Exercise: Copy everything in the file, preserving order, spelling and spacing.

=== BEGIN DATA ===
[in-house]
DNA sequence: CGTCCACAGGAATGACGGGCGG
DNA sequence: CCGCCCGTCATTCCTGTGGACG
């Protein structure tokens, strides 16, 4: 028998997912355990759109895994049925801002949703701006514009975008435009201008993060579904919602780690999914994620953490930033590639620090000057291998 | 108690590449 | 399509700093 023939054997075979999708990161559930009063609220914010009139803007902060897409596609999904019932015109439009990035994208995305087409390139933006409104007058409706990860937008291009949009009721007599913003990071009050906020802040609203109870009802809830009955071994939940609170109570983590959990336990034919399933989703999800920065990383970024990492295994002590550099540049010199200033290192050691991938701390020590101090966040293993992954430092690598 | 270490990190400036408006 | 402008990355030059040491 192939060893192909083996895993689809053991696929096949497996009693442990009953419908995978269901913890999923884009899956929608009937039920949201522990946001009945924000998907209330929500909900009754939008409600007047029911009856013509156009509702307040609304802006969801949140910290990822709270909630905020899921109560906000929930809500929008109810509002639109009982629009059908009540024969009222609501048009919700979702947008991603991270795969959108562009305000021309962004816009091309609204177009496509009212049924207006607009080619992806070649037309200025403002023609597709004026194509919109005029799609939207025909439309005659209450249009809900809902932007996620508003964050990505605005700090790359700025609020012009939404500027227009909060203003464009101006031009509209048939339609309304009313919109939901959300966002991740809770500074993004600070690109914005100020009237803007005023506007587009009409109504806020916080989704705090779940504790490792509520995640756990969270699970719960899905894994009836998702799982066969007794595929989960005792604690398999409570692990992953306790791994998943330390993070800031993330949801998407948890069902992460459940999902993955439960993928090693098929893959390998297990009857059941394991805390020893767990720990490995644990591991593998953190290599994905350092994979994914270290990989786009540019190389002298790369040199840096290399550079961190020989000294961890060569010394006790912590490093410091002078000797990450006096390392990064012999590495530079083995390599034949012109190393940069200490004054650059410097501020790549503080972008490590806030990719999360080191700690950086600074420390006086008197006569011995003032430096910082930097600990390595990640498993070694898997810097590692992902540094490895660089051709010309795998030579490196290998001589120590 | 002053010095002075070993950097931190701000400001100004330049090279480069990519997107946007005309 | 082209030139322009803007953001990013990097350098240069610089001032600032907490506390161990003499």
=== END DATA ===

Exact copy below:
[in-house]
DNA sequence: CGTCCACAGGAATGACGGGCGG
DNA sequence: CCGCCCGTCATTCCTGTGGACG
């Protein structure tokens, strides 16, 4: 028998997912355990759109895994049925801002949703701006514009975008435009201008993060579904919602780690999914994620953490930033590639620090000057291998 | 108690590449 | 399509700093 023939054997075979999708990161559930009063609220914010009139803007902060897409596609999904019932015109439009990035994208995305087409390139933006409104007058409706990860937008291009949009009721007599913003990071009050906020802040609203109870009802809830009955071994939940609170109570983590959990336990034919399933989703999800920065990383970024990492295994002590550099540049010199200033290192050691991938701390020590101090966040293993992954430092690598 | 270490990190400036408006 | 402008990355030059040491 192939060893192909083996895993689809053991696929096949497996009693442990009953419908995978269901913890999923884009899956929608009937039920949201522990946001009945924000998907209330929500909900009754939008409600007047029911009856013509156009509702307040609304802006969801949140910290990822709270909630905020899921109560906000929930809500929008109810509002639109009982629009059908009540024969009222609501048009919700979702947008991603991270795969959108562009305000021309962004816009091309609204177009496509009212049924207006607009080619992806070649037309200025403002023609597709004026194509919109005029799609939207025909439309005659209450249009809900809902932007996620508003964050990505605005700090790359700025609020012009939404500027227009909060203003464009101006031009509209048939339609309304009313919109939901959300966002991740809770500074993004600070690109914005100020009237803007005023506007587009009409109504806020916080989704705090779940504790490792509520995640756990969270699970719960899905894994009836998702799982066969007794595929989960005792604690398999409570692990992953306790791994998943330390993070800031993330949801998407948890069902992460459940999902993955439960993928090693098929893959390998297990009857059941394991805390020893767990720990490995644990591991593998953190290599994905350092994979994914270290990989786009540019190389002298790369040199840096290399550079961190020989000294961890060569010394006790912590490093410091002078000797990450006096390392990064012999590495530079083995390599034949012109190393940069200490004054650059410097501020790549503080972008490590806030990719999360080191700690950086600074420390006086008197006569011995003032430096910082930097600990390595990640498993070694898997810097590692992902540094490895660089051709010309795998030579490196290998001589120590 | 002053010095002075070993950097931190701000400001100004330049090279480069990519997107946007005309 | 082209030139322009803007953001990013990097350098240069610089001032600032907490506390161990003499």